Detection rate was calculated for each subgroup. The predicted detection rate of karyotyping and NIPS was calculated for each clinically significant CMA finding.
Further analyses were performed by indication for testing as follows:
No medical indication for testing (women aged<35 years, with normal nuchal translucency (i.e., below 3 mm) and normal sonographic survey (including absence of soft markers), as well as normal Down syndrome biochemical screening tests
Advanced maternal age (same as above except for maternal age 35 years and up)
Abnormal first- or second-trimester biochemical screening (at a cutoff of 1:380 for Down syndrome, with normal ultrasound)
Soft markers (see Supplementary Table 1)
In cases of several indications, we used the one most likely to predict an abnormal test result: “soft markers” category > abnormal serum screening > maternal age > no indication.
For each indication, we calculated the rate of detection of clinically significant CMA findings or VOUS. CMA detection rate was compared with the expected rate of detection of karyotyping and NIPS.
Chi-square test with Yates’ correction was used to compare rates of detection between groups. A p value of less than 0.05 was considered significant.
During the study period, our hospital-based clinical laboratory analyzed 8716 prenatal CMA samples, of which 5541 (63.57%) were in pregnancies with normal ultrasound at time of amniocentesis.
Overall, clinically significant CMA findings were detected in 78 samples (1.41% [95% CI 1.1–1.76]) (Table 1). Of those, 28 findings (36.4% of abnormal results, or 0.5% of the overall cohort) could have theoretically been detected by both traditional karyotyping and NIPS (Table 2). Those involved 10 (0.18%) common autosomal trisomies and 18 (0.3%) sex chromosome aneuploidies. In particular, the findings included six (0.11%) cases of trisomy 21, one complete and one partial trisomy 18 (18p mosaicism sized 15.3 Mb), two cases of trisomy 13 mosaicism, seven (0.13%) fetuses with Klinefelter syndrome (one of these in a mosaic form), six (0.11%) cases of 47,XXX, and five (0.09%) cases of complete/mosaic X0.
Three additional karyotype-detectable findings that could have been missed by NIPS included a mosaic chromosomal 2q duplication sized about 240 Mb, a 15q11.1-q13.3 duplication sized 12.3 Mb, and Xq26.2-q28 deletion sized 20 Mb. Thus, karyotyping could have detected 31 aberrations (detection rate of 0.56%, encompassing 40.3% of clinically significant findings detectable by CMA).
Forty-seven CNVs (60.3% of clinically significant CMA results, or 0.85% of the overall cohort) were sized below 10 Mb and thus were defined as non–karyotype detectable. Of the 37 known syndromes, 17 (45.9%) were characterized by high penetrance (above 40%), 15 of these comprising loss of CNVs. The remaining 20 (54.1%) were of variable penetrance (10–40%), 19 of these gains of CNVs. The most common pathogenic variants involved CNVs at 22q11.21 locus (12 cases, 15.4% of the abnormal CMA results, or 0.22% of the entire cohort), 16p11.2 locus (six duplications and three deletions, detected at a frequency of 0.16%), five cases of 17q12 deletion and four CNVs at the 1q21.1 locus (three duplications and one deletion).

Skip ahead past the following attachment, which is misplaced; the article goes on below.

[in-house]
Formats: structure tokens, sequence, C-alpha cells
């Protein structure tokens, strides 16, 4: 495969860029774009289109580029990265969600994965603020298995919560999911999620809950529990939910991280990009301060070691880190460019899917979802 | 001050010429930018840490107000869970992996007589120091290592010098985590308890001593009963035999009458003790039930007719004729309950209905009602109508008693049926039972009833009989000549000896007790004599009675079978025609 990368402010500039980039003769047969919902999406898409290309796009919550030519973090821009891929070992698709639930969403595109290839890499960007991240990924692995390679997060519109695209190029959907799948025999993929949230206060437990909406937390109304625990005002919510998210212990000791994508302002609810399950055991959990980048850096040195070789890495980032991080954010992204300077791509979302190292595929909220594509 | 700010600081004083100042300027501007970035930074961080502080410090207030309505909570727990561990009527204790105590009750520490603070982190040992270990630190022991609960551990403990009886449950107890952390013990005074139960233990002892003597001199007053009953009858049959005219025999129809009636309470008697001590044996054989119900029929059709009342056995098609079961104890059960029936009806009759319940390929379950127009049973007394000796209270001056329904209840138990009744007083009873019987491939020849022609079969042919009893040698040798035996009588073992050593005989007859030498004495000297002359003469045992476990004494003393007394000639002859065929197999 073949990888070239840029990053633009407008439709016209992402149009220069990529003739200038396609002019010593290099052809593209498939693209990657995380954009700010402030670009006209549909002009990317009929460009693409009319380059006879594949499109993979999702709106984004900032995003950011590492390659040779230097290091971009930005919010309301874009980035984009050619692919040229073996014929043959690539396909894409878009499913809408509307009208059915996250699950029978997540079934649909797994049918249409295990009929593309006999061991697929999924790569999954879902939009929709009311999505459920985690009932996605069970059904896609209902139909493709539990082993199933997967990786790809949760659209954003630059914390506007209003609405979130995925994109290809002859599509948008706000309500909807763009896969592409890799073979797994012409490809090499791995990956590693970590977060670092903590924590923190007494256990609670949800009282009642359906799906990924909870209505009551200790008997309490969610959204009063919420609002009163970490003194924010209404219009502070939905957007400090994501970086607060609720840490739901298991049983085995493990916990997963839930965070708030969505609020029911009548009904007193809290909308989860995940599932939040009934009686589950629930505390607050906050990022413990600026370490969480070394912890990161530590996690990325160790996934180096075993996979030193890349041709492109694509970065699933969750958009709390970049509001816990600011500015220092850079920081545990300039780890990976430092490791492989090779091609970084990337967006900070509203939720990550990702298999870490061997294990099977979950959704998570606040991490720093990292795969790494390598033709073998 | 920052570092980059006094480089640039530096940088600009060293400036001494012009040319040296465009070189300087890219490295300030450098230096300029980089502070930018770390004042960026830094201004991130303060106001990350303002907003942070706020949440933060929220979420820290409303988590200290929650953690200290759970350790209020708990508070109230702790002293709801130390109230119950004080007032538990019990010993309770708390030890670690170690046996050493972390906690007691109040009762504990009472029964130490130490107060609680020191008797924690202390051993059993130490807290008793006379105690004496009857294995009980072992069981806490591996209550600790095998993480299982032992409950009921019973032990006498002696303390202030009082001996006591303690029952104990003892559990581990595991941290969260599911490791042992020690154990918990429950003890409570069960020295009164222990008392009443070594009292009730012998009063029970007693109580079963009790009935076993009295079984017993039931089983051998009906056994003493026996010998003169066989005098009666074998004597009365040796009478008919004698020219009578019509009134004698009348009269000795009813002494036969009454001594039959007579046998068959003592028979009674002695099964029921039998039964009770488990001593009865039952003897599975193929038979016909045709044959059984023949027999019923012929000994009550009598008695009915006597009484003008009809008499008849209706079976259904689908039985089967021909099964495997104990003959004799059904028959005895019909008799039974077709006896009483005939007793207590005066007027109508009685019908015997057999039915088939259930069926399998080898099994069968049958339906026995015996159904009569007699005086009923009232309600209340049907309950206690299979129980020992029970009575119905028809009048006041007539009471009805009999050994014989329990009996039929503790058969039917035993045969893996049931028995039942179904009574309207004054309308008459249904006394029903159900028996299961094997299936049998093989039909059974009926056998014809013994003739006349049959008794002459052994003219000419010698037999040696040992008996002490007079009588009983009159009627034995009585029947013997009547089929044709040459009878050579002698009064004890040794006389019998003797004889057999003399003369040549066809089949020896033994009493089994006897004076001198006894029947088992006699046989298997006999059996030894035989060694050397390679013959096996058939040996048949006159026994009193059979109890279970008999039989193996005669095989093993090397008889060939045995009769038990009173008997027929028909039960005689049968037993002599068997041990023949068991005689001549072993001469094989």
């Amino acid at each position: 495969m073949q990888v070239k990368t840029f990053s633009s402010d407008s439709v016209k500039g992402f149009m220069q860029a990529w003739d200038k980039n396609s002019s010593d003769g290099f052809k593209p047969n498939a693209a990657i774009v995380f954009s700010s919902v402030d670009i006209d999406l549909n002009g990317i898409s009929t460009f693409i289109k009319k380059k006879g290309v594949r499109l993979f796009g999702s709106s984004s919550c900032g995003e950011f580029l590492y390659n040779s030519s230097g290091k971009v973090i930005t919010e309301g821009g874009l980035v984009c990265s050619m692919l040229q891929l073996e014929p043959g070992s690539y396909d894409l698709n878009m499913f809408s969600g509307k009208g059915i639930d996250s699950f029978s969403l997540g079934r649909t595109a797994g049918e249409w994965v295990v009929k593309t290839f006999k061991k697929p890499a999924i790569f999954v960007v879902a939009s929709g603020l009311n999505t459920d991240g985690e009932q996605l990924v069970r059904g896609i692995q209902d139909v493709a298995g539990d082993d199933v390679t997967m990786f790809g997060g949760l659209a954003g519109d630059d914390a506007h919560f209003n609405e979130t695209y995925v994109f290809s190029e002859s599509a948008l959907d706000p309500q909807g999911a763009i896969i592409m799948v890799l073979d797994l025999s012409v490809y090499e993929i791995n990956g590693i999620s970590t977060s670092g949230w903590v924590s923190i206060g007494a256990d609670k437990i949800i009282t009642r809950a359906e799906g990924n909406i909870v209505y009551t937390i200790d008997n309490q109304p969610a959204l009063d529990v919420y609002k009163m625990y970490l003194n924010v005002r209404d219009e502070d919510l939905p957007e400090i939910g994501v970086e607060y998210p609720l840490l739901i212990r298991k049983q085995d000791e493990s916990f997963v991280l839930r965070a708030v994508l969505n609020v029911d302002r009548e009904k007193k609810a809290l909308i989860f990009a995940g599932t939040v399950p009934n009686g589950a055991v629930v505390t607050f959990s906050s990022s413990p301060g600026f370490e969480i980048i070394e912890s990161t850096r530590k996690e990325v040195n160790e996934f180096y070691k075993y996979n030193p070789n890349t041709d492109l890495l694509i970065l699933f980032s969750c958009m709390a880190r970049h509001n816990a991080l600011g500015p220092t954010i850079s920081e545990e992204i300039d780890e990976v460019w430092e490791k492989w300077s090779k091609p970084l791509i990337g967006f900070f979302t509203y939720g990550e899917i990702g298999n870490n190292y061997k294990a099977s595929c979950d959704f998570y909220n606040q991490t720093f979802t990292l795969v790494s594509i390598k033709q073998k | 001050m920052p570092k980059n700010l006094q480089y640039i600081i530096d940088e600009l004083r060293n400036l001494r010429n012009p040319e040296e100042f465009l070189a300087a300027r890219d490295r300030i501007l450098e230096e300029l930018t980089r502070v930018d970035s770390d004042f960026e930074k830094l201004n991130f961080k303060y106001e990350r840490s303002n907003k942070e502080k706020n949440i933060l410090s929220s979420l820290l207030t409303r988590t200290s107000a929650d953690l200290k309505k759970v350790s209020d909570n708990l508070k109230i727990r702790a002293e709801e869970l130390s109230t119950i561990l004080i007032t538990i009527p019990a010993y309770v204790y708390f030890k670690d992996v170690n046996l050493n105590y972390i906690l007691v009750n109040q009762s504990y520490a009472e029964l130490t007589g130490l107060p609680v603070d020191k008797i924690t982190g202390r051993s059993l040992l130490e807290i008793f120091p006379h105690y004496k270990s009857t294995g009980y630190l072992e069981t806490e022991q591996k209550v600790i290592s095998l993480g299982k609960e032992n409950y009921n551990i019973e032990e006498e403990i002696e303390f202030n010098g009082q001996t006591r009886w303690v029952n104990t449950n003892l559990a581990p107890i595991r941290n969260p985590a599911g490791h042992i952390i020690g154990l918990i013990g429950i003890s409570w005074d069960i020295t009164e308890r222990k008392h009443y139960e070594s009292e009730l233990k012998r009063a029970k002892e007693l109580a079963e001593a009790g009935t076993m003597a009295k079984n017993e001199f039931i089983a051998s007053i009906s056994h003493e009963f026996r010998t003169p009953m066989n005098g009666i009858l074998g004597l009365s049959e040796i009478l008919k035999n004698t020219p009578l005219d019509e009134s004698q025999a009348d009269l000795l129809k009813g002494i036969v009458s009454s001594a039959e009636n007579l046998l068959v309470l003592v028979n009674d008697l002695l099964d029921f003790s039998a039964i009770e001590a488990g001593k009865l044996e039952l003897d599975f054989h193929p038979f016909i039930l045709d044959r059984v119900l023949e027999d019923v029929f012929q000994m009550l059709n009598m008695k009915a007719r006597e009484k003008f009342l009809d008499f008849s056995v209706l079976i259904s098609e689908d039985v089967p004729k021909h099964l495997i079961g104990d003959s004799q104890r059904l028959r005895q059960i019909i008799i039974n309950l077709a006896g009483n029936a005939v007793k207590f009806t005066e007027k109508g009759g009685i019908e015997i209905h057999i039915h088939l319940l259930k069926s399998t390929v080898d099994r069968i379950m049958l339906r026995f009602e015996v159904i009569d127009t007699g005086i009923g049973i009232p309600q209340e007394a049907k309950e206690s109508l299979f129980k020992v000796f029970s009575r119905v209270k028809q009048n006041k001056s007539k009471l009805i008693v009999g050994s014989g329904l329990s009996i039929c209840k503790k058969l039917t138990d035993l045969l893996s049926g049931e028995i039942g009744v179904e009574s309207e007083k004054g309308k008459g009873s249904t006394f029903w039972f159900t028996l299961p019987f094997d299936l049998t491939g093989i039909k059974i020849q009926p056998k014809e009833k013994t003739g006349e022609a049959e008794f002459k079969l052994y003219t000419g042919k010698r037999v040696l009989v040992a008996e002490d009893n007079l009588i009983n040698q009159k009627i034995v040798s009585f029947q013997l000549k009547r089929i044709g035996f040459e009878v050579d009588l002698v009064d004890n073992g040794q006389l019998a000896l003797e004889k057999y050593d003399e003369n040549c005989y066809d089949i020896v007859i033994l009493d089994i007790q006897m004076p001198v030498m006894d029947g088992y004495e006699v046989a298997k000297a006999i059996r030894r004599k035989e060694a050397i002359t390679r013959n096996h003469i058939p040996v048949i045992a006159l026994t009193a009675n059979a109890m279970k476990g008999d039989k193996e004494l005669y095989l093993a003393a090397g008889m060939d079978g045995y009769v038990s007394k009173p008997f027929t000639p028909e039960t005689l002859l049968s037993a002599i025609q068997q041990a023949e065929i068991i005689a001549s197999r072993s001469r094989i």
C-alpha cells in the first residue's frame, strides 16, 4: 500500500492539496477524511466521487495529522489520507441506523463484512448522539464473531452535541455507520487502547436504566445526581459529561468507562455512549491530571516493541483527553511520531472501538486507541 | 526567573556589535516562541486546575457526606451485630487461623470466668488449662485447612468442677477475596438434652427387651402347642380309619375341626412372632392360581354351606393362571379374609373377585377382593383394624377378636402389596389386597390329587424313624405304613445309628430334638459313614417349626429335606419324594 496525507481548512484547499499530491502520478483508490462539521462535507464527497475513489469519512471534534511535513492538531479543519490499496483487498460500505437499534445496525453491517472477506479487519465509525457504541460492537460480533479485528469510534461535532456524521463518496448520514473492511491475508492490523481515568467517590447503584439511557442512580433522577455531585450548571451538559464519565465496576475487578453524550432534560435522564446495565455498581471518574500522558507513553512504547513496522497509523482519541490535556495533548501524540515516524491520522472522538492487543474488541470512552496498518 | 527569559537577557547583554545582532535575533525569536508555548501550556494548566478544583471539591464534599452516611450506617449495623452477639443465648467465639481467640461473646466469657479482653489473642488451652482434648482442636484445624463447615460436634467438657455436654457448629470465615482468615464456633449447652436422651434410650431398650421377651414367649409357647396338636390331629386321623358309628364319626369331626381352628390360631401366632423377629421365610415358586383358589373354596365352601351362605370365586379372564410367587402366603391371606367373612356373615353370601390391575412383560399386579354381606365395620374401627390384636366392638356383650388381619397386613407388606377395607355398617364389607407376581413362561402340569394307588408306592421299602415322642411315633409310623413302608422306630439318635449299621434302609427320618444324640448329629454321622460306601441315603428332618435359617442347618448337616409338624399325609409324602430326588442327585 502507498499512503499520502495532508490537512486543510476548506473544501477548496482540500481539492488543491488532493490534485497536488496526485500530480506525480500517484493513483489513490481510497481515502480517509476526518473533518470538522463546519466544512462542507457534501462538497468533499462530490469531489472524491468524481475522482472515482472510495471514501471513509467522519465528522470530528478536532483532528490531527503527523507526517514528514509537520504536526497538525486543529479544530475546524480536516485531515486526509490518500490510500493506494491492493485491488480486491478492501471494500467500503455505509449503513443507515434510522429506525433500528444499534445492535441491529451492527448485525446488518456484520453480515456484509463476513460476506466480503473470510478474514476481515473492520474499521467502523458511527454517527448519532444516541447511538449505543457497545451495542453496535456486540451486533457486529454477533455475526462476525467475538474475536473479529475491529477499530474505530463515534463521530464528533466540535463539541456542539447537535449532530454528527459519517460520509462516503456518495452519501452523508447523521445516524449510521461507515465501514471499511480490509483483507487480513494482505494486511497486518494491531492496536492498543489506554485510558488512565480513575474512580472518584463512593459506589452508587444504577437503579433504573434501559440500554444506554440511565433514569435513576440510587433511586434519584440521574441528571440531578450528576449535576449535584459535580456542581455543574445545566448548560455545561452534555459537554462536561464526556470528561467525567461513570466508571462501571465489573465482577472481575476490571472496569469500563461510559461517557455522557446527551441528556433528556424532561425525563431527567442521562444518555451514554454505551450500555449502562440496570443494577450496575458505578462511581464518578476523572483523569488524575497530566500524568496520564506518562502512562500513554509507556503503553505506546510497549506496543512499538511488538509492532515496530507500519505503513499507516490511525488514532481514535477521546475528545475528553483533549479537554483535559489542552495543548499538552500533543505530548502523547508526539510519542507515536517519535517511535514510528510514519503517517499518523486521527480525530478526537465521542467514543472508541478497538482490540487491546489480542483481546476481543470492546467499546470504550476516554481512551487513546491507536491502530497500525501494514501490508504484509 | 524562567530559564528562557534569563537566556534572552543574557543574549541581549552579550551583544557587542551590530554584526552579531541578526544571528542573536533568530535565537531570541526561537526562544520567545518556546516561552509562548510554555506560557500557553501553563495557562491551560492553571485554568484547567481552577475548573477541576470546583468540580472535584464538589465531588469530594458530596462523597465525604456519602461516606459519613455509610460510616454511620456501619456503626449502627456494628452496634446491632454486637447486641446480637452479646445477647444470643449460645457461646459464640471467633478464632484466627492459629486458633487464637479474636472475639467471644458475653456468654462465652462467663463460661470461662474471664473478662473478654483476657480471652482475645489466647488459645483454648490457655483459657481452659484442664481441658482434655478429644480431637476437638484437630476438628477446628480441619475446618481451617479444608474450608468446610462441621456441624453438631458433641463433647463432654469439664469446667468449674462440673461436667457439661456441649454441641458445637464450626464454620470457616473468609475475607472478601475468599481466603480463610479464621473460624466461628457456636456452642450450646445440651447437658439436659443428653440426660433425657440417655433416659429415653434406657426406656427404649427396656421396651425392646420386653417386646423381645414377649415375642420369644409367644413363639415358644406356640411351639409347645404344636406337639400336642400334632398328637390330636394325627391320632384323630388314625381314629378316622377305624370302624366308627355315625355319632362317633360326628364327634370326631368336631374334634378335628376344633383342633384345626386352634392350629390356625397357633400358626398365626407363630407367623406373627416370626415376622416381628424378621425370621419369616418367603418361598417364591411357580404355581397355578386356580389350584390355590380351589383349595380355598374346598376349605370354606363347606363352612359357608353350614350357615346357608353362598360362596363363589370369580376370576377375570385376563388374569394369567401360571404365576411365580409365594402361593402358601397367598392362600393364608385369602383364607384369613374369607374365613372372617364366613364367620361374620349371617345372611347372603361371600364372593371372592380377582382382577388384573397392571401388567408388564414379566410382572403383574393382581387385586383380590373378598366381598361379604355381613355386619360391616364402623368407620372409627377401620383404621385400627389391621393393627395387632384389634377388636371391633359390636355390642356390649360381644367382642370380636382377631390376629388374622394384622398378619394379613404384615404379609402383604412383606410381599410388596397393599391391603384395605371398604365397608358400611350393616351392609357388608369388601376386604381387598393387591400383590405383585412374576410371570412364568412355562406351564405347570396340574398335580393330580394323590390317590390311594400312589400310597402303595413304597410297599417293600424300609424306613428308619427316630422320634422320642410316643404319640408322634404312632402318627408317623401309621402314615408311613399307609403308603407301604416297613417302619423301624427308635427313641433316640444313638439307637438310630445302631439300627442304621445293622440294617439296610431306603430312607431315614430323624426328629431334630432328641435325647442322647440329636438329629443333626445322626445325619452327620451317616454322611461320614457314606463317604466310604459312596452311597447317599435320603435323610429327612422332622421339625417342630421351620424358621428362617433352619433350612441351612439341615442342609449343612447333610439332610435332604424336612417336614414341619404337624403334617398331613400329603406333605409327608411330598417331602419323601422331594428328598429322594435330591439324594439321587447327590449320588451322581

Detection of clinically significant findings in no indication cohort was 0.76%, significantly lower compared with other cohorts. Similarly, the proportion of karyotype detectable findings, variants with complete penetrance, and overall aberrations with complete and high penetrance was significantly lower in no indication group. On the other hand, the rate of submicroscopic CNVs did not differ between the groups, except for a significantly higher rate in the soft markers cohort.
At present, consensus has not yet been reached regarding the implementation of prenatal CMA in pregnancies with normal ultrasound.9 Clinical data on the utility of CMA in such pregnancies are important for decision-making by both physicians and parents. A recent meta-analysis by Srebniak et al. has summarized papers examining the prevalence of pathogenic submicroscopic CNVs in fetuses tested due to advanced maternal age or parental anxiety.20 It must be noted that one of the criteria for study inclusion was a known normal karyotype (or a clear exclusion of large genomic aberrations of >10 Mb). The search yielded 19 relevant studies, while the analysis itself was based on the 10 largest studies (more than 300 pregnancies each), encompassing a pooled cohort of 10,614 fetuses. Overall, submicroscopic aberrations were detected in 0.84% of pregnancies with known normal karyotype. Of 10,314 pregnancies with reported onset/penetrance of the CNVs, in 0.37% an early-onset syndromic disorder was found, in 0.30% susceptibility CNV, and in 0.11% late-onset diseases. As there is no consensus about reporting the two latter types of CNVs in prenatal settings, the authors focused mainly on early-onset syndromic disorders, and concluded that a calculated prevalence of such disorders due to a submicroscopic aberration is 1 in 270 low-risk pregnancies. Separate analysis of the advanced maternal age group showed a 0.38% rate of early-onset syndromic findings (29/7597) versus 0.43% (13/2970) in the no indication group, a nonsignificant difference. The authors noted that it implies that submicroscopic findings are not age related.
In our study, the rate of submicroscopic CNVs (detectable only by CMA) in the no indication group was 0.55%, roughly half compared with the advanced maternal age cohort (0.98%). Taking into account all submicroscopic CNVs in the meta-analysis of Srebniak et al. (and not only early-onset syndromes), roughly similar numbers are calculated: 0.57% (17/2970) in the no indication group versus 1.03% (78/7597) in the advanced maternal age cohort, a statistically significant difference (p = 0.0349).